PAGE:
NEW YORK (AP) — Stocks have plunged after the Federal Reserve said it would buy long-term bonds to help the economy. Investors were expecting the Fed's move, but they doubted that it would have much of an impact.
The Dow Jones industrial average fell 283 points, or 2.5 percent, to close at 11,124. The Standard & Poor's 500 index fell 35, or 2.9 percent, to 1,166. The Nasdaq composite fell 52, or 2 percent, to 2,538.
The Fed said it would buy $400 billion in 6-year to 30-year Treasurys by June 2012 and sell the same amount of Treasurys maturing in 3 years or less. The move is designed to lower long-term interest rates -- like rates on consumer loans.
Twenty-three stocks fell for every one that rose on the New York Stock Exchange.
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The central bank met for two days to discuss what to do about the weakening economy. After the meeting, it said it would buy $400 billion in 6-year to 30-year Treasurys by June 2012. Over the same period, it planned to sell $400 billion of Treasurys maturing in 3 years or less. The Fed's hope is that those steps will drive down interest rates on long-term debt. That could lower rates on mortgages and other loans.
The central bank's policy has been dubbed "Operation Twist" because it is designed to "twist" long-term rates relative to shorter ones. It recalls a similar program in the early 1960s, when the twist was the rage on dance floors.
There were few, if any, surprises in the Fed's announcement. This is the third major bond-buying program by the Fed in less than three years. The market's reaction showed that investors are skeptical about this program's chances of turning the economy around.
"None of the enacted policies have done anything to spur this growth and I'm not sure the Fed can do (much)," said Michael Sansoterra, a portfolio manager at Silvant Capital Management.
But the drop in stocks wasn't investors' final verdict on the Fed move. It's common for stocks to change direction in the minutes, hours and days following an important Fed announcement, said Ryan Detrick, senior technical strategist at Schaeffer's Investment Research.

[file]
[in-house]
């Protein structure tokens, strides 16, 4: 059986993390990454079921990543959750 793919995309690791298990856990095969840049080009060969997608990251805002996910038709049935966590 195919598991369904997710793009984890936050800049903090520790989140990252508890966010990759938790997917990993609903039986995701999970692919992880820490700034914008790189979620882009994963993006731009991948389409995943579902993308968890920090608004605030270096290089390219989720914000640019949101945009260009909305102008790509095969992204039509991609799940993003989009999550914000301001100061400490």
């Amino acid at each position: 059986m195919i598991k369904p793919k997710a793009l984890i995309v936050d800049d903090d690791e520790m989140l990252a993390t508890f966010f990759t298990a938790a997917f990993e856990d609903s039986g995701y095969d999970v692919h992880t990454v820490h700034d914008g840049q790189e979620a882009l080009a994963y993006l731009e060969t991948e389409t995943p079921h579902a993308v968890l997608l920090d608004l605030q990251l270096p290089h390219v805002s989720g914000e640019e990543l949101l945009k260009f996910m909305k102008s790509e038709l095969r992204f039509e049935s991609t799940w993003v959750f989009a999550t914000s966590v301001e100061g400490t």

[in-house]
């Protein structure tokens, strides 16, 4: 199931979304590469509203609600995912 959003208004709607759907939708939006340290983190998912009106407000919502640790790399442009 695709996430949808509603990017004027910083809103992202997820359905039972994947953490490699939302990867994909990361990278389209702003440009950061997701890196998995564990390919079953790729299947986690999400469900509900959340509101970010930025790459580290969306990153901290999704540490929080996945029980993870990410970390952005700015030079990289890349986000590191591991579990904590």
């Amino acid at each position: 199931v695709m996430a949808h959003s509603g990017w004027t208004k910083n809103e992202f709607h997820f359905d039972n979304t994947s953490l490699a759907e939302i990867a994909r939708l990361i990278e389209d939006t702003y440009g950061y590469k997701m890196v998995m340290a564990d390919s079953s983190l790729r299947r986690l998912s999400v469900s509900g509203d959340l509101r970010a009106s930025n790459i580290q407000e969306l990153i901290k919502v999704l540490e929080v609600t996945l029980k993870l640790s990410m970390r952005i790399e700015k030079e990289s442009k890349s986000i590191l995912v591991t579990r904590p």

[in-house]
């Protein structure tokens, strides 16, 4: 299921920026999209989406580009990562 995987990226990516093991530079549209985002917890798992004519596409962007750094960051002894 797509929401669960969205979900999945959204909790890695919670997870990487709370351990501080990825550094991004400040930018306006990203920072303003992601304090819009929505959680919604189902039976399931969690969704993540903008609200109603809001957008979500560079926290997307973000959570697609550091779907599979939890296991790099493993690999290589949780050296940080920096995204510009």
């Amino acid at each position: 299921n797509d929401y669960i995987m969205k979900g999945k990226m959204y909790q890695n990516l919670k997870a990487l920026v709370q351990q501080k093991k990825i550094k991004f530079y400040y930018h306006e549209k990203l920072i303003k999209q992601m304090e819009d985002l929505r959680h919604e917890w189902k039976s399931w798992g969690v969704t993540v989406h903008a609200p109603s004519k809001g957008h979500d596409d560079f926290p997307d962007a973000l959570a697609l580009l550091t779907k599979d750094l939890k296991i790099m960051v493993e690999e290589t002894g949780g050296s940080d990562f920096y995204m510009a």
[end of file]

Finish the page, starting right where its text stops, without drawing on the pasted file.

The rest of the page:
"After Fed announcements there's usually an initial reaction, seconds after," said Detrick. "Then there's usually a reversal. It seems like the initial reaction is usually reversed the next day, because people take a closer look at what actually was said."
The Fed said in its statement announcing its plans that the economy has "significant downside risks." One of those risks is the volatility in financial markets around the world.
The International Monetary Fund said Wednesday the global financial system is in its most vulnerable state since the 2008 financial crisis. In a semi-annual report, the IMF said the risk to banks and financial markets has grown in recent months.
Investors may have thought that the Fed's ability to send long-term rates lower was limited.
"Let's face it: with a 10-year Treasury offering 1.90 percent, there's not a whole lot of room for there to be a major impact," said Mark Lamkin, the head of Lousiville, Ky.-based Lamkin Wealth Management. Lamkin said the Treasury market will most likely be driven more by economic weakness in Europe than the Fed's new program.
The yield on the 10-year Treasury was at 1.87 in late afternoon, down from 1.93 late Tuesday and matching a record low set earlier this month.
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